GNOME Break Timer: Week 6

It’s time to talk about my GSoC project again, where I’m making a new break timer app for GNOME. First, thank you, dear readers, for your feedback and support so far! It really helps to know other people are interested in this.

The last two weeks have been about tying up loose ends so I don’t get bogged down later on. First, I removed all traces of the old working title. This application is called GNOME Break Timer, now, instead of having several different names (and things that looked like names) strewn about. It probably only bothered me, but I’m really glad to have some logic on that front.

I got our cool introductory slideshow running. It appears if you launch Break Timer and breaks are not enabled. So, it will appear when you start Break Timer for the first time, and if you happen to turn it off at some point and want to start using it again. GtkStack was fantastic for this. It’s really nice to see GTK making animated transitions so easy, and apparently doing a pretty good job drawing them. I think it will be really exciting when applications are doing more of this in the future.

Incidentally, I updated the settings application to optionally support GTK 3.9+ with its very cool new gtk_window_set_titlebar function! I was a little disappointed to learn that I have to add the close button to the HeaderBar myself at the moment, which seems a little silly. So, I did some guessing about best practice (and borrowed some code from GNOME Clocks), then I made a little custom widget for the problem so I wouldn’t have to think about it any more.

#if HAS_GTK_3_10
using Gtk;
using Gd;

 * A Gtk.HeaderBar that expects to be set as the titlebar for a Gtk.Window.
 * If it is in titlebar mode, it adds a conventional close button and adjusts
 * its own titles accordingly.
public class WindowHeaderBar : HeaderBar { // Gtk.HeaderBar or Gd.HeaderBar
	private weak Gtk.Window owner_window;
	private Gtk.Button close_button;
	private Gtk.Separator close_separator;

	private bool is_titlebar;

	public WindowHeaderBar(Gtk.Window window) {
		this.owner_window = window;

		this.close_separator = new Gtk.Separator (Gtk.Orientation.VERTICAL);
		this.close_separator.valign = Gtk.Align.FILL;

		this.close_button = new Gtk.Button();
			new Gtk.Image.from_icon_name("window-close-symbolic", Gtk.IconSize.MENU)
		this.close_button.relief = Gtk.ReliefStyle.NONE;
		this.close_button.valign = Gtk.Align.CENTER;

		this.realize.connect(() => {

	public new void set_title(string? title) {
		if (this.is_titlebar && title == null) {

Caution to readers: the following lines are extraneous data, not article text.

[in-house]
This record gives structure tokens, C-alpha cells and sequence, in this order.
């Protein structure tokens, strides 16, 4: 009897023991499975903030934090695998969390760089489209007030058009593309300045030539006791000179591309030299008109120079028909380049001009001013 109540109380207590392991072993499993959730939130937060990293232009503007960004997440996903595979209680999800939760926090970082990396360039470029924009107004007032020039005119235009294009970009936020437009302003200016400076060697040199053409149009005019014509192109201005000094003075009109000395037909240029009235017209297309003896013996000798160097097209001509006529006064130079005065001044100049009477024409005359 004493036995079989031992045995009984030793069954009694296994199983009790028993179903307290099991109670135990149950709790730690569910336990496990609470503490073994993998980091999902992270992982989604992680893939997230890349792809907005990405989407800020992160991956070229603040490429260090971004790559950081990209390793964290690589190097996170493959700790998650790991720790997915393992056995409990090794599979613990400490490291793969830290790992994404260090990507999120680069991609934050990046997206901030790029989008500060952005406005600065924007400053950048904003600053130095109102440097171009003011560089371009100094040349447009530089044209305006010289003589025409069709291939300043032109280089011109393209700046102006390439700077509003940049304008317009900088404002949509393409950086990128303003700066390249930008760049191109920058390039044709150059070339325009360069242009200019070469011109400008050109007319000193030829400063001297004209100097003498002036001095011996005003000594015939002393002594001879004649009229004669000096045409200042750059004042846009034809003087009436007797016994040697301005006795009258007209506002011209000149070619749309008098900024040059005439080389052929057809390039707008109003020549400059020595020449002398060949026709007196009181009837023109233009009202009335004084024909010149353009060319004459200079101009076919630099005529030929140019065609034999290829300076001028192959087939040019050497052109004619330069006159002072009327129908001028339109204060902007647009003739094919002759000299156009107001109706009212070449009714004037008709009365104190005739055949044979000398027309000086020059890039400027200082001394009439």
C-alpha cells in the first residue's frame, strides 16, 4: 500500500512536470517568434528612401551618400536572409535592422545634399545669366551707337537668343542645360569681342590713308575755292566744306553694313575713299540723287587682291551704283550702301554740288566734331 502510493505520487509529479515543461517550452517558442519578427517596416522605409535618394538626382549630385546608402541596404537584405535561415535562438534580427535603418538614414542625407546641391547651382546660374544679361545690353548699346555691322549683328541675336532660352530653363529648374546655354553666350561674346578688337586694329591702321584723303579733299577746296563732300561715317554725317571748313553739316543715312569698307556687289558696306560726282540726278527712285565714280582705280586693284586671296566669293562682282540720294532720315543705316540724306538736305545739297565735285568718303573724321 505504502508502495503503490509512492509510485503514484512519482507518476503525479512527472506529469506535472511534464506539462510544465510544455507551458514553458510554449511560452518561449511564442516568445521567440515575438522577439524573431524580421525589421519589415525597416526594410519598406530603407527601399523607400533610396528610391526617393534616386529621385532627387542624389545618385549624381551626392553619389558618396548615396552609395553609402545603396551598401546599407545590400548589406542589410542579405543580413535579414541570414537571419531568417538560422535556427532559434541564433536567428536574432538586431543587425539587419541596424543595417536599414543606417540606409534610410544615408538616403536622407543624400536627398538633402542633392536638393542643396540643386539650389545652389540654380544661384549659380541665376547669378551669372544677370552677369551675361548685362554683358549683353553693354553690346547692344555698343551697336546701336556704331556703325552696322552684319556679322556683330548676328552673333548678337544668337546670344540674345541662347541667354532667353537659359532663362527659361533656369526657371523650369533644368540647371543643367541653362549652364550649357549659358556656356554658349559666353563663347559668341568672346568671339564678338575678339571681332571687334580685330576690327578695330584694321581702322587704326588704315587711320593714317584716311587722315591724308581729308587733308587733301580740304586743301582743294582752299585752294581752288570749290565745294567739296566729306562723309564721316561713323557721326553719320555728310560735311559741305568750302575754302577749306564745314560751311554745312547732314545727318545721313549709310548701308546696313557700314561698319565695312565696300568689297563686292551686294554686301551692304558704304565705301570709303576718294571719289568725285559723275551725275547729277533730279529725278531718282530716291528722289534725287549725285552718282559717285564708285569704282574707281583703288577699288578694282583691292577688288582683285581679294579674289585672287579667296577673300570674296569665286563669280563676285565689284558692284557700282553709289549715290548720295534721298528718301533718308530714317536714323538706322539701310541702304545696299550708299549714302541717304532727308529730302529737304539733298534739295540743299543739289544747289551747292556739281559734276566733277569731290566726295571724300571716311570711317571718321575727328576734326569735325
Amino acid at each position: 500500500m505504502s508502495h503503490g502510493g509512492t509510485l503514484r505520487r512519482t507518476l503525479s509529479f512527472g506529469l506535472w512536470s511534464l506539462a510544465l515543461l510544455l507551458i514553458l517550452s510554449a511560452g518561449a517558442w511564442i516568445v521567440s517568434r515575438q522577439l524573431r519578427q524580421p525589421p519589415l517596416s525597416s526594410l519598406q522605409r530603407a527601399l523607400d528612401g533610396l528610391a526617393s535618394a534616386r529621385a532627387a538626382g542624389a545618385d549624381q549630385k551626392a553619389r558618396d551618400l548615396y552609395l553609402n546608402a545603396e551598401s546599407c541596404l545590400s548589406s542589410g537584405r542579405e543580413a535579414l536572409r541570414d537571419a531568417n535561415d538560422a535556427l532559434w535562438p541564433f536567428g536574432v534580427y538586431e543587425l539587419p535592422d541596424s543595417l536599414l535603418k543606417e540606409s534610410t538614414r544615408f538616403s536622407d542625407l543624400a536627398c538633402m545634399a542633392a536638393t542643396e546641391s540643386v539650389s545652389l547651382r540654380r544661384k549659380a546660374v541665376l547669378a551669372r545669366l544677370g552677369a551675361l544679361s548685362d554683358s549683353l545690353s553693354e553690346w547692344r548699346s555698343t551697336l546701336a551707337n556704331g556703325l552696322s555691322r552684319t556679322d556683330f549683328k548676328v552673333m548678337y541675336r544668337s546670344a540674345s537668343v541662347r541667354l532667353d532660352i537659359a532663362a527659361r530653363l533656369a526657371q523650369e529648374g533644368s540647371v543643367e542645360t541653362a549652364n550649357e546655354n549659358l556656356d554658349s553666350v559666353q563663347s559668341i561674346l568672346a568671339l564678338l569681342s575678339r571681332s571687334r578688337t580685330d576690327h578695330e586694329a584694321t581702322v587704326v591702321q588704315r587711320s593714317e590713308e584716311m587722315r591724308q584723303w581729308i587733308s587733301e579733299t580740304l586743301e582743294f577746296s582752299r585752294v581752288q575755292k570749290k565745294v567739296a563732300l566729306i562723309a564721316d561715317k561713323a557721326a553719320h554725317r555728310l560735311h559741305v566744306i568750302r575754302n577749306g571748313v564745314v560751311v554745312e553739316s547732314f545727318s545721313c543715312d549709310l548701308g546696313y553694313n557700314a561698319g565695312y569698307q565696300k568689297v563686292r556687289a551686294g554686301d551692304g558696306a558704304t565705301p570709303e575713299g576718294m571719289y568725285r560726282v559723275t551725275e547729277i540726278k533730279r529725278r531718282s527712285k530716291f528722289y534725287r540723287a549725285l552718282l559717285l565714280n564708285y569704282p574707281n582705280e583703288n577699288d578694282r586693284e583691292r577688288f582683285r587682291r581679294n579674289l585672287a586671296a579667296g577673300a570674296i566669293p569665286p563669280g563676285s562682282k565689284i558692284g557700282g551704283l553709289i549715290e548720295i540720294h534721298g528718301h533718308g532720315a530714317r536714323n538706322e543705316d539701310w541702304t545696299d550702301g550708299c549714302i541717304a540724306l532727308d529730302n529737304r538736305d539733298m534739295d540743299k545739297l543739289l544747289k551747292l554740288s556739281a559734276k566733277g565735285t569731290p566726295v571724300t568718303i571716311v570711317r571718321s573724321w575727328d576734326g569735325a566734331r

title = this.owner_window.title;

	public void set_is_titlebar(bool is_titlebar) {
		this.is_titlebar = is_titlebar;

	private void on_close_button_clicked_cb() {
		var event = new Gdk.Event (Gdk.EventType.DESTROY);
		event.any.window = this.owner_window.get_window();
		event.any.send_event = 1;
		Gtk.main_do_event (event);

This widget belongs to a particular GtkWindow. When it is being used as a titlebar, it shows a Close button and borrows the title from that window when one is not set for the HeaderBar itself. You can see that happening in my video demo of the welcome slideshow. If it is not used as a titlebar, the widget behaves as usual – so, it looks like one of these:

Screenshot from 2013-07-26 19:20:37

Screenshot from 2013-07-26 19:20:19

Unfortunately, I can’t find a nice way for the widget to detect when it’s being used as a window’s titlebar, so it needs a set_is_titlebar method that gets called by the owner. Other than that, the ugliness is self-contained.

Another small change I’m very happy with is to how the break notifications appear. They are persistent, now, so as long as you need to take a break there will be a notification for it in the message tray. This makes them much tidier, and harder to miss. Now I just wish there was a way to have a notification banner stay open without needing to mark it as “critical” priority. I hate the idea that a “take a break” notification could take priority over a “low battery” notification…

How to install GNOME Break Timer

As always, I have been messing with my packages. If you want to try the latest test of GNOME Break Timer, there are two things you can do:

  • You can download this archive for the latest release and do the usual ./configure, make and make install thing. To build on Debian, it depends on libx11-dev, libxtst-dev, libxi-dev, as well as valac and libgtk3-dev (>= 3.7) and the other usual suspects.
  • Or, if you’re running Ubuntu 13.10 (or 13.04 with GNOME 3.8 installed), there’s a working PPA, so open a terminal and enter sudo add-apt-repository ppa:brainbreak/experimental && sudo apt-get update && sudo apt-get install gnome-break-timer. Note that the package has a different name than before (even though the repository is the same), so if you installed the brainbreak-experimental package earlier (thank you very much, by the way!), you’ll need to install gnome-break-timer anyway.